For the state of Maine, drought conditions combined with COVID precautions have reduced yields for many producers, both locally and statewide.
For the US, a significant amount of blueberries originate from Maine producers. While many of the larger tracts are located further down east, the Blue Hill Peninsula maintains a long tradition of blueberry cultivation, using both conventional and organic methods of production. According to statistics from the University of Maine Cooperative Extension, in 2018 some 50 million pounds of blueberries were harvested throughout the state from approximately 18,800 acres.
Nicolas Lindholm, owner of Blue Hill Berry Company, is an organic producer based in North Penobscot. His eight fields, which he either owns or leases, span five towns and are certified organic by the Maine Organic Farmers and Gardeners Association.
Lindholm markets most of his berries directly to consumers and through farmers markets and private orders, and sells some wholesale to freezers such as Merrill’s Freezer in Ellsworth. But this year was anything but typical.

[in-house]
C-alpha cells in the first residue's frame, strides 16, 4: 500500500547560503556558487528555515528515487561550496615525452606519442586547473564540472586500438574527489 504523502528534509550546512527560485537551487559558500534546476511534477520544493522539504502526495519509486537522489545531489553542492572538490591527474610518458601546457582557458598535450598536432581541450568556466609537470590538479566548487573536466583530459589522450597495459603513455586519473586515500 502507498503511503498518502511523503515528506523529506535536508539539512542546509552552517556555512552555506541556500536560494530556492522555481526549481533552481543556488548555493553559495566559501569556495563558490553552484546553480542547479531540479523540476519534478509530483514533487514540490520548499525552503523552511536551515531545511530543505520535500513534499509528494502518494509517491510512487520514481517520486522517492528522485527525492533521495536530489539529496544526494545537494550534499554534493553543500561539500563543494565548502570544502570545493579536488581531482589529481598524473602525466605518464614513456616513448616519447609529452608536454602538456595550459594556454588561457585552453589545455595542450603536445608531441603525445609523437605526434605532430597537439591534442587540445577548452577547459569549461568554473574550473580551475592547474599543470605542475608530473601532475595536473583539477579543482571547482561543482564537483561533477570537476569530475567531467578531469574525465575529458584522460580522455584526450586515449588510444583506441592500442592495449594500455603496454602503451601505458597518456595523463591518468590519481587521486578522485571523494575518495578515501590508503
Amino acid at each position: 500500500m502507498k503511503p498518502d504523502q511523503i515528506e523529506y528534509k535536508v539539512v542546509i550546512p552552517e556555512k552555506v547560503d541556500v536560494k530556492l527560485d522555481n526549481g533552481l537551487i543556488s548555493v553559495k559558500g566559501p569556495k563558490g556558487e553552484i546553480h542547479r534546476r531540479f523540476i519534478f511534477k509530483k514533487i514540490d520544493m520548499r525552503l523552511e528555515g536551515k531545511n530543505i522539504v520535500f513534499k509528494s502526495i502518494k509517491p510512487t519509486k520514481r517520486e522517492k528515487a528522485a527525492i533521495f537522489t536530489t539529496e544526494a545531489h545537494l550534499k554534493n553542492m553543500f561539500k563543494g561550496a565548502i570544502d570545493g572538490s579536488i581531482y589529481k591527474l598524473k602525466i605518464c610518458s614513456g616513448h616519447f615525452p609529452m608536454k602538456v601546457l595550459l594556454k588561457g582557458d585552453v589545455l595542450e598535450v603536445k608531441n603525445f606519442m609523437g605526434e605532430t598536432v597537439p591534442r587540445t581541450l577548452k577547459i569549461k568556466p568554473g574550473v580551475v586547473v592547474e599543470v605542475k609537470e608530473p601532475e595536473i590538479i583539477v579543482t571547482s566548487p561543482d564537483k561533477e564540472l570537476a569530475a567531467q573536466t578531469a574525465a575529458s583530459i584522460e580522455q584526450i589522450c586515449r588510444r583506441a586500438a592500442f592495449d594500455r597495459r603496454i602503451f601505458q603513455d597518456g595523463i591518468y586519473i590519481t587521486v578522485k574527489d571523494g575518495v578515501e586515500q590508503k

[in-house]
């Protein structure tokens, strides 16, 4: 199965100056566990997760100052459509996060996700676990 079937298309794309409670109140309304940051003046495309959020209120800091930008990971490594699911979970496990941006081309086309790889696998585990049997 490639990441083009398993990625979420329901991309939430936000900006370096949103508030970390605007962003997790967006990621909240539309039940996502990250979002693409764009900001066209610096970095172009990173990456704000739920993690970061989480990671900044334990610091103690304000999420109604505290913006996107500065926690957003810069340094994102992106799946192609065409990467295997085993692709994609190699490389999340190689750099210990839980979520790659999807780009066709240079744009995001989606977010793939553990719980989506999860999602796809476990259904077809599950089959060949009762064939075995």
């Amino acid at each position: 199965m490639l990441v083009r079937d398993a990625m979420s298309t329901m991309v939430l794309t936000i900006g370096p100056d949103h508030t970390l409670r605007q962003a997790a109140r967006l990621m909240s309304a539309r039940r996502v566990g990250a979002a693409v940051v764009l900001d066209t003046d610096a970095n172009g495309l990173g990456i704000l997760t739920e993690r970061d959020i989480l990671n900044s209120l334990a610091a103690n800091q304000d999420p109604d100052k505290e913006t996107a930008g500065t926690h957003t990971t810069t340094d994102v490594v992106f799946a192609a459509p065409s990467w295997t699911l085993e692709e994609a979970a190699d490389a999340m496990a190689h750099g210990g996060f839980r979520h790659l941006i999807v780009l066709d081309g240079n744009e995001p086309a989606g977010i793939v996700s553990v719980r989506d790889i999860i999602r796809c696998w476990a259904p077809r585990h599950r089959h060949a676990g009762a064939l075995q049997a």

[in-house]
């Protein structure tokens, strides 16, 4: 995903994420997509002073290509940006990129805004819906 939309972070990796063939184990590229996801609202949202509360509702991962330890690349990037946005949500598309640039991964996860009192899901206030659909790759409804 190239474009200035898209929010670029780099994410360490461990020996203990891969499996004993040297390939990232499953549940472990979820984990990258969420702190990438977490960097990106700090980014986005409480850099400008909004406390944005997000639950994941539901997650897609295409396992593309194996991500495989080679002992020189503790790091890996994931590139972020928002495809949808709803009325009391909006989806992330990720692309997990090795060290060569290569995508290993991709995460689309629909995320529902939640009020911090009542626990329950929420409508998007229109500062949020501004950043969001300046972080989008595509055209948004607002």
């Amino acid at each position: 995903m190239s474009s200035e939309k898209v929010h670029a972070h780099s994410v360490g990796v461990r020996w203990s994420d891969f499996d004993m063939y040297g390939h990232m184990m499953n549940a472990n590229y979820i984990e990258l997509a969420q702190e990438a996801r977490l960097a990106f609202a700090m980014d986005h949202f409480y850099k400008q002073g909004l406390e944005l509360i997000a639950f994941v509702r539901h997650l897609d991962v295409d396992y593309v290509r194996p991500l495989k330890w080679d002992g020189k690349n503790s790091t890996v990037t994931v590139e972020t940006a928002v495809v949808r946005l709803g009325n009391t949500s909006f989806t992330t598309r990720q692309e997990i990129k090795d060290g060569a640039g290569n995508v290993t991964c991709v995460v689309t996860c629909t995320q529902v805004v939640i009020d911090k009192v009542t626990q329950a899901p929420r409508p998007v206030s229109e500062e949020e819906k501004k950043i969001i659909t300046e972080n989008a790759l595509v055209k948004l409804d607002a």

At the outset, COVID-19 required major adjustments to the structure of the season. Lindholm had the Maine Mobile Health Clinic test every worker for the virus and instituted a daily screening regimen to monitor everyone’s health. All this preparation necessitated what Lindholm described as “a planned reduction in what we can do.”
This was then followed by the drought. A series of 80-degree days in mid-July “pushed the crop along dramatically fast,” to the point where, Lindholm said, “the last week in July [the berries] looked like the last week in September.”
Castinepatriot.com reports that, despite the setbacks, Lindholm spoke of strong market sales. Ultimately, Lindholm echoed what many local people connected with the land have noticed—the increasing unpredictability of the weather and changing seasonal patterns due to human-caused climate change.